Lester -- That's a great way of putting it, I wish I'd come up with something as good.

BIOH -- I've run across a lot of criticism of Sowell taking him to task for undermining the usual black and liberal pieties, but I've never run into anyone going after him for making excuses for black people! That's a first for me, so I'm genuinely speechless. What's with the aversion to black people, though? No reason anyone has to like anyone else, of course. But tens of millions of black people have led honorable and often inspiring lives, black people have contributed mightily to American and world culture, and besides they've been a big part of American life right from the earliest days, er, not counting all those natives. I understand being exasperated with the thought-police crowd, or the liberal-pieties crowd. But with black people generally? That baffles me.

Aakash -- That's some impressive blogging you're doing. I look forward to catching up with more of it.

Kurt9 -- He's an impressive guy, isn't he? I'd be curious to hear how you react if you give any of his books a try.

Lex -- Nice description of Sowell's virtues, tks. I wish I had a few of your spare IQ points -- Knowledge and Decisions totally defeated me. Too abstract, probably.

Ricpic -- Do you think? My impression is that Sowell would agree that AA has played a big role in the status of many blacks, though I'm sure he'd make the point that some percentage of blacks got where they are the old way. But I shouldn't try to speak for him ...

Posted by: MIchael Blowhard on August 30, 2007 11:03 AM



I agree with BIOH that the black middle and especially upper-middle class exists almost solely on the basis of AA. To expect Sowell to admit it? Ain't gonna happen.

So Sowell and other highly accomplished black people are where they are because of racial preferences? (Or is "almost solely" a weasel term to allow you to backtrack from this insinuation?)

Some of the people most hurt by racial preferences are competent members of the "preferred" groups, who are unfairly tainted by suspicions that they got where they are based on more than their own abilities. The comments from you and BIOH illustrate this point perfectly.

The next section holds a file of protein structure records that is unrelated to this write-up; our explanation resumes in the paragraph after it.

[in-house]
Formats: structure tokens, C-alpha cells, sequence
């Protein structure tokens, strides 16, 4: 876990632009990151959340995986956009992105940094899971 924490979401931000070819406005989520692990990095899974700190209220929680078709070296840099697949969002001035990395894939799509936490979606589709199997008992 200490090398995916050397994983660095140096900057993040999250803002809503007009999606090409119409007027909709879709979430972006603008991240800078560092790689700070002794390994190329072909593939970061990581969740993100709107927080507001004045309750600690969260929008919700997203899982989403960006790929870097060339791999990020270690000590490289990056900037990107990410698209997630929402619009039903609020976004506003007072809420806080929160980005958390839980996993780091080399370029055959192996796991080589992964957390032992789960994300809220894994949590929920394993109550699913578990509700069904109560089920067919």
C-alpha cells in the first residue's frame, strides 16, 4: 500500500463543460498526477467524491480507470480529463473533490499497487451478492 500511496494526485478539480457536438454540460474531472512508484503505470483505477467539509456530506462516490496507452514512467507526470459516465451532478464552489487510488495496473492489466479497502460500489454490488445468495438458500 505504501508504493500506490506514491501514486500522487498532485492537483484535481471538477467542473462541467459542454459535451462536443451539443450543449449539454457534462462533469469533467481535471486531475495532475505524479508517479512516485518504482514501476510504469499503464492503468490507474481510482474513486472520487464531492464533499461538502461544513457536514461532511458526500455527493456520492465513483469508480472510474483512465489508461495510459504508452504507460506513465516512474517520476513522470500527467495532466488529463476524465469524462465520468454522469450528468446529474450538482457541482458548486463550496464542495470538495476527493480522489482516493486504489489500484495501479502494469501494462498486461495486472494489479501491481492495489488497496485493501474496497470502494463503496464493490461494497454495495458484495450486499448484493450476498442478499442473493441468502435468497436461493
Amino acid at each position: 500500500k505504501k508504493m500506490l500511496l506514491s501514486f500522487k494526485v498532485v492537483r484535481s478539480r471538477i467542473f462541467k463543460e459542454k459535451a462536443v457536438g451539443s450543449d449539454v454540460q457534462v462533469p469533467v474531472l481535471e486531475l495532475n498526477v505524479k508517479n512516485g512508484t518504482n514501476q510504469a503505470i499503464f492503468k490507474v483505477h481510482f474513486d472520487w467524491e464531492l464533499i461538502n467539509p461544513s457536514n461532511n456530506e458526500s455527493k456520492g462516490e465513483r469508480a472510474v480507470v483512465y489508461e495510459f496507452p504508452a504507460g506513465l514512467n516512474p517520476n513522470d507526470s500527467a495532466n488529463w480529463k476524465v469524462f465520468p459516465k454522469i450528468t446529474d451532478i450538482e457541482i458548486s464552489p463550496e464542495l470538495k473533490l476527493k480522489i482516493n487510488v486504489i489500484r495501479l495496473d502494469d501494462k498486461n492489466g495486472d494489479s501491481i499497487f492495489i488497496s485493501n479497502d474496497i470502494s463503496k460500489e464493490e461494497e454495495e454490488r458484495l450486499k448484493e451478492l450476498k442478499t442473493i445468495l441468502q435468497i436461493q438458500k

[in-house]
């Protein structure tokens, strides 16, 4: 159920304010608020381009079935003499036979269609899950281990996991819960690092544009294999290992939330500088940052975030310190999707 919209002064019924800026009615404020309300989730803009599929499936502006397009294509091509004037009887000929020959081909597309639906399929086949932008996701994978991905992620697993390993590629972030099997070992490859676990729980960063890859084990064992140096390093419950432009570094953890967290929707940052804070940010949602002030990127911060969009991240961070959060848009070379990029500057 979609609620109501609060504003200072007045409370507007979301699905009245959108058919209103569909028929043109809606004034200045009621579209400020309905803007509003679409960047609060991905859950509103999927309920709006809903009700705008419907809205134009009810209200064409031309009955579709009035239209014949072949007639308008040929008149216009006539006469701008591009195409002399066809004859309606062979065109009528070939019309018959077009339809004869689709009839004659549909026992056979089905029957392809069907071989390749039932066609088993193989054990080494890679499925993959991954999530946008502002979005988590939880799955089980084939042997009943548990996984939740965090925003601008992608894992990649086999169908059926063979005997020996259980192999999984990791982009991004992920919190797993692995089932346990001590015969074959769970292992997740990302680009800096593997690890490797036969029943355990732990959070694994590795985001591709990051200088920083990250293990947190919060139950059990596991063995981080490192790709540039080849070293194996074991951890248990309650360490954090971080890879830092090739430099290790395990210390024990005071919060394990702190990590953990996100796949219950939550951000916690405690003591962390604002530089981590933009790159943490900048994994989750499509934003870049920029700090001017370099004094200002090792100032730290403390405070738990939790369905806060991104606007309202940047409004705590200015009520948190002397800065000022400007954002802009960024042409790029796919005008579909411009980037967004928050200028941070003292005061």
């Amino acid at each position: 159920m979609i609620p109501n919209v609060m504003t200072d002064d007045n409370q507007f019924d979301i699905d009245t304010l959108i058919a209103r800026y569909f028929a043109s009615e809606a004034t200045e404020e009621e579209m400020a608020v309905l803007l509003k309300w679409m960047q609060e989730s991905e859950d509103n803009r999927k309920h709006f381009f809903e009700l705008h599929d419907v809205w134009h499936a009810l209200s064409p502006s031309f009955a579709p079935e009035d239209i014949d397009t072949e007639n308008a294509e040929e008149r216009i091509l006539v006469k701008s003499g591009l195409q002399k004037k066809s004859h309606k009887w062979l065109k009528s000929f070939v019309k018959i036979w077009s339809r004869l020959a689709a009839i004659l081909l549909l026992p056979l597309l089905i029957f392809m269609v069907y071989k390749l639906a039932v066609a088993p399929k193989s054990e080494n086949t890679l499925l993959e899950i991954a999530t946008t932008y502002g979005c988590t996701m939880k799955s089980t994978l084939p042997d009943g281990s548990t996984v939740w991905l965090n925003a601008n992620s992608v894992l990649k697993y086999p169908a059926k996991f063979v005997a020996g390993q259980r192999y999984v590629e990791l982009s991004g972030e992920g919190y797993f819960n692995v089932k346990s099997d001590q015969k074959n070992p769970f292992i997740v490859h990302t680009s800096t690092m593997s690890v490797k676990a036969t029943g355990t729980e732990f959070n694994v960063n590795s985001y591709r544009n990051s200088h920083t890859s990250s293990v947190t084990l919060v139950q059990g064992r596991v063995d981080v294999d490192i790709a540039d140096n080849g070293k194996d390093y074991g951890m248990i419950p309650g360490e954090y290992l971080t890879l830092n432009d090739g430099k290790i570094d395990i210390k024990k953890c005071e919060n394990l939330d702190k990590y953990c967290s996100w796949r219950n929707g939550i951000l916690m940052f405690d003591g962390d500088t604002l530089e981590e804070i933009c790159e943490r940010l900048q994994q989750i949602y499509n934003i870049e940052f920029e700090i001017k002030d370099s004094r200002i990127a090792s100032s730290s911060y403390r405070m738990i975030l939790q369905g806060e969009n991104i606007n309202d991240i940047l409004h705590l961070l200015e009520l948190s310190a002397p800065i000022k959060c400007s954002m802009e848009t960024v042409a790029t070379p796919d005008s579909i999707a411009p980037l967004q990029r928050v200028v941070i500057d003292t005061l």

Posted by: Jonathan on August 30, 2007 11:59 AM



Jonathan - Name me one other black, besides Sowell and Walter Williams, whose name comes up with any degree of regularity when people refer to first rate black thinkers. Okay, maybe you can name me a couple more, but that's about it. The list is short for a reason: the bell curve. Yes, there are very bright blacks, but they're few on the ground. When members of a racial group have, on average, IQ's of 85, only a tiny fraction of that group are at the very thin edge of that bell curve, with IQ's in the 120 plus range (the bright range). And since only a miniscule number of blacks have that IQ, most of those who are doctors, business executives, high level government bureaucrats, professors, wouldn't be so without AA.

Posted by: ricpic on August 30, 2007 1:22 PM



Holy smoke! I'm glad I held off on linking to this site from my blog. Not ill will for the board bosses, but the crypto-klansmen are pretty THICK on the ground here. Have fun hatin', honkeys.

Posted by: Aaron White on August 30, 2007 2:51 PM



MB: "I've run across a lot of criticism of Sowell taking him to task for undermining the usual black and liberal pieties, but I've never run into anyone going after him for making excuses for black people!"

As a fan of Steve Sailer, you might read his critique of a recent Sowell book that ascribes the social degeneracy of African Americans to behaviors picked up from American rednecks. One senses that if Sailer didn't hold Sowell in such high esteem, he would have ridiculed the thesis, instead of treating it with kid gloves.

Posted by: James M. on August 30, 2007 3:00 PM



"the crypto-klansmen are pretty THICK on the ground here."

Nothing "crypto-" about it. I think MB's post above, weak as it is, might be the first time he ever actually said anything about it.

Posted by: BP on August 30, 2007 3:30 PM